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Topic: quick help -- button pressing and timing (Read 1 time) previous topic - next topic


I did understand what he meant, I dealt with it a little when I coded in labview.  But you are correct, and I did not know the proper term.  I was thinking more along the lines of the button, ie. latched, etc.

Thanks, I may need to add that functionality into my code when it progresses.


Jun 07, 2012, 05:36 pm Last Edit: Jun 07, 2012, 05:38 pm by daatse Reason: 1
dear scales,

---explanation why to use the rising edge/uprising flank---
when you use tact switches (switches where contact is made when pushed and lost when released) or any kind of singlepole toggle switch there is a problem you should watch out for. because you hold the switch at very least for 40-100 ms(random guess) and your program's looptime is much less. Your program will register the button you pushed only once, as if it was pushed many times in a row. this will result in that the action you wanted to link to the button will be executed many times. one of the solutions is to program your arduino so that the button will only be registerd as pushed when the in previous loop it wasn't pushed. thus when the INPUT rises from '0' to '1'. <--thats the rising flank for ya

Also i'm still not quite sure what the question is you were asking?!

and ofcourse a litle tip to close the deal:
i think this is much more logical (and probably faster) it also removes a neatness bug that when 2 opposite buttons are pushed the screen goes back and forth rapidly
Code: [Select]
void loop(){
//check for button press
    if (digitalRead(btnR)){/*change my menu*/}
    else if (digitalRead(btnL)){/*change my menu*/}
    else if (digitalRead(btnU)){/*change my variable*/}
    else if (digitalRead(btnD)){/*change my variable*/}
    update screen;

    if (/*variables are XX*/){/*run loop for 5 iterations*/}

sidenote: Arrch is right about the correct names, my excuses (i'm dutch and i used a litteral translation)


Thanks Daatse,
I was able to get some response from my buttons with my initial code, though I did have the problem of dealing with one button press being registered as many as you described. My question was "Am I dealing with button presses in a proper and efficient way".  It has now become clear that I was not.

I think you are making a good point bringing up the latched issue (you call it flanking).  I think I need to incorporate that into my code.  Shall I look for a library, or function to use?  Perhaps I will make one.  I do not know if this will change things, but I may want to use a rotary encoder rather than buttons in my final design, will that still present the latching/flanking issue?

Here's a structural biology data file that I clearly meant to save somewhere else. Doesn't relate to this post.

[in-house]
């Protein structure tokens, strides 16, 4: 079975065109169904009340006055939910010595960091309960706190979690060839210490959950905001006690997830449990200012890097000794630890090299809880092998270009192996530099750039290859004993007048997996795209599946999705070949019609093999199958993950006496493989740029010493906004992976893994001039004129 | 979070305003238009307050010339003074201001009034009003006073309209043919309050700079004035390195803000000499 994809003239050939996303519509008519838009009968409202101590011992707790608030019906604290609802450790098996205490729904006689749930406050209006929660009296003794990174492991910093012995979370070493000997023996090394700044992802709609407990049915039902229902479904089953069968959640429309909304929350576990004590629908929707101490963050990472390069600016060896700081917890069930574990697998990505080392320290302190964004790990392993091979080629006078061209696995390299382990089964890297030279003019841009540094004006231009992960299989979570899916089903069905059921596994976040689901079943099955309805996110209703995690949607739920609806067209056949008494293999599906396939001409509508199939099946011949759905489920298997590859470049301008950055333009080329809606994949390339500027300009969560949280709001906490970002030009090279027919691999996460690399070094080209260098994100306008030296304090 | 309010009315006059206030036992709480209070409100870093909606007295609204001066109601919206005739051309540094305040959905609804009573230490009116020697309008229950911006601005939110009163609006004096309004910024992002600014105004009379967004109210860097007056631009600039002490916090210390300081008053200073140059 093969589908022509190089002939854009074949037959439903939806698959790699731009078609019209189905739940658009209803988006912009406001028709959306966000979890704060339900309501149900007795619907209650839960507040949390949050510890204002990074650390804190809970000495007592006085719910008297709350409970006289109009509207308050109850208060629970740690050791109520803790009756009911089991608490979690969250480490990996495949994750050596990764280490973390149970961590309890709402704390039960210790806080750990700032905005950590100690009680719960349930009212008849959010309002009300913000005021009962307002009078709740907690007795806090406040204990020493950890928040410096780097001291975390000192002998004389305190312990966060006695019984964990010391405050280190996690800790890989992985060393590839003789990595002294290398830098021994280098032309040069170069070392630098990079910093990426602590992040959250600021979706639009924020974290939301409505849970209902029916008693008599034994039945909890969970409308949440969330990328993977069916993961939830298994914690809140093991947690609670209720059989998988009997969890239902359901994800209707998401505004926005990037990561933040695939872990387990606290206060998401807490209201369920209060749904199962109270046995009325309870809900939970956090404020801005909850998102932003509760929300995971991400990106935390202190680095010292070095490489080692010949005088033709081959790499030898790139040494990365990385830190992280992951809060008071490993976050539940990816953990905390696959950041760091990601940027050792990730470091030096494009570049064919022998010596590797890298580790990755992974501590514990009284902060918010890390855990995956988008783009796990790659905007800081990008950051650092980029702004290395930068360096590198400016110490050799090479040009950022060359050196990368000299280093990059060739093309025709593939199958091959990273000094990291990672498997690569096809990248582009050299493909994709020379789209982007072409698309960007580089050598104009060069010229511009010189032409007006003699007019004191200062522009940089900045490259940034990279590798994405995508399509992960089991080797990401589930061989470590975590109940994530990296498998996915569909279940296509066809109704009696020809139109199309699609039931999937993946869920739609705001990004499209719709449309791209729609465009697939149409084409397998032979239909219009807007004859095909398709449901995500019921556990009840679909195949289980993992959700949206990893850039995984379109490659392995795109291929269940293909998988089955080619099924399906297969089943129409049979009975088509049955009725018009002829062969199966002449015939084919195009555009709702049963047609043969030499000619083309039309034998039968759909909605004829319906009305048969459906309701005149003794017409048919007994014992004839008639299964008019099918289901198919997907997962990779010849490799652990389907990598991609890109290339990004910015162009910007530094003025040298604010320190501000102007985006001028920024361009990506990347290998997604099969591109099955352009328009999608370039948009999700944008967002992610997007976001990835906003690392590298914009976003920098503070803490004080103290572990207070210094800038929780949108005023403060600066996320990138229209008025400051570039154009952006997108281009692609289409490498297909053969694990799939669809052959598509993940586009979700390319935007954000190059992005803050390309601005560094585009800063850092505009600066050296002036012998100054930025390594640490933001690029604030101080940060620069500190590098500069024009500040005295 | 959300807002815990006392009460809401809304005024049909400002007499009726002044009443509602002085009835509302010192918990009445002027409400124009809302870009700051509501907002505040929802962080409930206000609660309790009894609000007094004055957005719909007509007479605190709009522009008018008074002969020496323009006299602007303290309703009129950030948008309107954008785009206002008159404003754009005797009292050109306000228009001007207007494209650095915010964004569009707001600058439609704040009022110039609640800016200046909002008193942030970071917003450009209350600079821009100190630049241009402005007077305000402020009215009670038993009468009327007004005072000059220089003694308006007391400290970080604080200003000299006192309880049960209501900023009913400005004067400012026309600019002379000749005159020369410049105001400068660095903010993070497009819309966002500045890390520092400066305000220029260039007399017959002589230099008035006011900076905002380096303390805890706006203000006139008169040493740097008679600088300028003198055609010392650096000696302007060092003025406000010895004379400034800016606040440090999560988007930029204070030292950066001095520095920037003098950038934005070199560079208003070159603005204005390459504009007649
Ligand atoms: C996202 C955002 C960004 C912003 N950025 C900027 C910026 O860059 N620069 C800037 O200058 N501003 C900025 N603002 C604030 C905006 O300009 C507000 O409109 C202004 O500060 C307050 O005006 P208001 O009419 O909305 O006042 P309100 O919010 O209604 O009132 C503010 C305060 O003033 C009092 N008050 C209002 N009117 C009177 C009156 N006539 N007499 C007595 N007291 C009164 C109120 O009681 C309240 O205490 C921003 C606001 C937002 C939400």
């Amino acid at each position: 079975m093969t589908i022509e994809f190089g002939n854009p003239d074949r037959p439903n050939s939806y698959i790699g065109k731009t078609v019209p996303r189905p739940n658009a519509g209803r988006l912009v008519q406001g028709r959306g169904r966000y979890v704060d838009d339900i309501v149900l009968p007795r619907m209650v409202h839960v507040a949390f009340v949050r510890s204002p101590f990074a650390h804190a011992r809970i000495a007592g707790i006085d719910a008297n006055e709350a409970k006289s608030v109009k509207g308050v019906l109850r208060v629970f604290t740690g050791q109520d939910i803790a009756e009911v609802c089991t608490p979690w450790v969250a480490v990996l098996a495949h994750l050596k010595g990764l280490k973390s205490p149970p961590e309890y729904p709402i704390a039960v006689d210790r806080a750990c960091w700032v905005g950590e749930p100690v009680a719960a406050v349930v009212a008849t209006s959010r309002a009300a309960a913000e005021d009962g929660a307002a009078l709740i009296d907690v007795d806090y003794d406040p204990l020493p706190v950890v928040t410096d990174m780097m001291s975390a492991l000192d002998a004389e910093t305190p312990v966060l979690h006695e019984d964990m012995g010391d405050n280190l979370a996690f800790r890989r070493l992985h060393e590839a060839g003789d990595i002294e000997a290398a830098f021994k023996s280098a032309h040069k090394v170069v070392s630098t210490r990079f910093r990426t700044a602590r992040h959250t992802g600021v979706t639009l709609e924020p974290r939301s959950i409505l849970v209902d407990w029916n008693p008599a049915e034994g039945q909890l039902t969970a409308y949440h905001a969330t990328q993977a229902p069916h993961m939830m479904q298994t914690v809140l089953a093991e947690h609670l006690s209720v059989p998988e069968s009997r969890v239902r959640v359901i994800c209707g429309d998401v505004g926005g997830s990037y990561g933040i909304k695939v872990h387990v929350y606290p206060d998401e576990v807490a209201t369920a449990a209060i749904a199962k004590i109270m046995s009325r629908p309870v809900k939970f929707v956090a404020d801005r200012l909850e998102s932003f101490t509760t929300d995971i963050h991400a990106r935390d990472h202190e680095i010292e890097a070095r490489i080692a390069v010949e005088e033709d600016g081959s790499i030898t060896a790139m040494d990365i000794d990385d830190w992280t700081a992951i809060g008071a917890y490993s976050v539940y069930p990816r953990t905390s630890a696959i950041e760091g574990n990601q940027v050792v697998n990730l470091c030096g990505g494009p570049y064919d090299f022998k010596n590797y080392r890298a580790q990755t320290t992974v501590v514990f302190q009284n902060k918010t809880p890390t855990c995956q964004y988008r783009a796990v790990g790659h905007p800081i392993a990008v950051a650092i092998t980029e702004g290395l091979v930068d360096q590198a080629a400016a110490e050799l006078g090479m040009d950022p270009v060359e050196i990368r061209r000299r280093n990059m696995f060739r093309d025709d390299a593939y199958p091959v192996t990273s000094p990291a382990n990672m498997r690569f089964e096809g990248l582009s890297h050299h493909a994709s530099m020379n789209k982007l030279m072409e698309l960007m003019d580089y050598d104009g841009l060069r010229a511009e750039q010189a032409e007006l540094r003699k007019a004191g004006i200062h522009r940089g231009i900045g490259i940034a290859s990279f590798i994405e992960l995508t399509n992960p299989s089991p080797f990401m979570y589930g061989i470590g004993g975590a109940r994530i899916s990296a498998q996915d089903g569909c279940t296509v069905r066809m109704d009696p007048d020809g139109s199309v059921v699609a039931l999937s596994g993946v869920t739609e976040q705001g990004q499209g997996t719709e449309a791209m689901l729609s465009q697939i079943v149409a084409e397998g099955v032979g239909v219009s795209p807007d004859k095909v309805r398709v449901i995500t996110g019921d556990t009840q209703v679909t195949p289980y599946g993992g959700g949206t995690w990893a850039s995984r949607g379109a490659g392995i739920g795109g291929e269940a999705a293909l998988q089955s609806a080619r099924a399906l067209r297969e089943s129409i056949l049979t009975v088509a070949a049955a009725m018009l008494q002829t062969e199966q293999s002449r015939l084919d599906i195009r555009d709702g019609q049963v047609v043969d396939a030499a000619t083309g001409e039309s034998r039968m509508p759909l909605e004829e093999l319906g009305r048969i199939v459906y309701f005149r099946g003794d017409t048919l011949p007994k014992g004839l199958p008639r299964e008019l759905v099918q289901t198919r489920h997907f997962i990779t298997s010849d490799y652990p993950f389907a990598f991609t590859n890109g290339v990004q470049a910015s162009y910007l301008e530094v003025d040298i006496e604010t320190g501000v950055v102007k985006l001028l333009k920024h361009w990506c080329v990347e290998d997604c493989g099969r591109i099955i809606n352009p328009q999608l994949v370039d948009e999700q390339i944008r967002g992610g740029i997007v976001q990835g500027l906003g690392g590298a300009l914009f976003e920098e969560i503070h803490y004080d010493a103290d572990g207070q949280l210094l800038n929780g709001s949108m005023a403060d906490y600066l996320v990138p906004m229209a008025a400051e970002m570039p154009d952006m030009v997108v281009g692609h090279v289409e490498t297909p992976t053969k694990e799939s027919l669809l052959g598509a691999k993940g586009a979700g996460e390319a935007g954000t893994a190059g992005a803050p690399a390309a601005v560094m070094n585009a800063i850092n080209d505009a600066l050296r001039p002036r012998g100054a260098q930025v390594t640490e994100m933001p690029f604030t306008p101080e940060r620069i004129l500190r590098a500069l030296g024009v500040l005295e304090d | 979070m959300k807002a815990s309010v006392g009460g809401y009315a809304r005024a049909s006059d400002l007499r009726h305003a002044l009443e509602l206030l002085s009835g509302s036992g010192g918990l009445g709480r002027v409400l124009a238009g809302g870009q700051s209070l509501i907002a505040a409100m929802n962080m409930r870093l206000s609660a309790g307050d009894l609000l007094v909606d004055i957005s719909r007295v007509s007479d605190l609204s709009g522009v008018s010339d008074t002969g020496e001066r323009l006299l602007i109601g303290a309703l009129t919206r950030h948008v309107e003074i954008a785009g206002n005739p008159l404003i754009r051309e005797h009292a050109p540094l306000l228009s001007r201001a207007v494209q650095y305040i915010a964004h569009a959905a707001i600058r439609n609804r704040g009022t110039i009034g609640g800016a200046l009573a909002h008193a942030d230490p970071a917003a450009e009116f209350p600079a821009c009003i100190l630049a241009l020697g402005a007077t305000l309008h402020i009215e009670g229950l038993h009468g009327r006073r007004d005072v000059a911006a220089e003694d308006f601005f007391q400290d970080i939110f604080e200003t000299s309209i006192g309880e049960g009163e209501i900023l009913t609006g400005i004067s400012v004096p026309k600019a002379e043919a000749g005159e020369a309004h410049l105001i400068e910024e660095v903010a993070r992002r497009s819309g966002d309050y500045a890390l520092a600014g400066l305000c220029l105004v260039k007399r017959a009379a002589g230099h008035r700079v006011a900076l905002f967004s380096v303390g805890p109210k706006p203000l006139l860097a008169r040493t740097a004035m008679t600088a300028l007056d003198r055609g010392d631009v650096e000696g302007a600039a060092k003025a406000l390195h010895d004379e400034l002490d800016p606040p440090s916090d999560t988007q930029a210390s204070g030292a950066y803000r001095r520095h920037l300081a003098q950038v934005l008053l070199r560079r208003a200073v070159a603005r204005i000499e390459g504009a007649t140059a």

Also, is it a problem to refresh the screen that many times?  At the moment I am using the 16x2 LCD, but I may move to a few alphanumeric segmented displays.


I think you can pull it of by yourself
the code that Arrch provided will do the trick but when using more then one button u must use array's to keep everything neat
Code: [Select]

#define NOB 4 // number of buttons

boolean currentReading;
boolean status[NOB];

void loop() {
for(int i = 1; i++;  i<NOB;){

int currentReading = digitalRead(i); // only use this when using pin 1 to 4 when using for example pin9 to 13 use digitalRead((i+9));
if ((status[i]==LOW)&&(currentReading==HIGH)) {
//the behavior that that switch schould provoke
status[i] == currentReading;

something like the above, the above code is only to help you it will probably not work

also that much refreshes are not really a problem but when holding 2 buttons it will rapidly show oneframe and then a other (much like nowadays videoclips)


You can also use an array of function pointers to keep the code down as well. For example:

Code: [Select]
void btn1Action() { // stuff }
void btn2Action() { // stuff }
void btn3Action() { // stuff }
void btn4Action() { // stuff }

void (*btnActions)[4]() = { btn1Action, btn2Action, btn3Action, btn4Action };

This would allow a single for loop to check for the edge, run the function if it's found, and update the last state variable.

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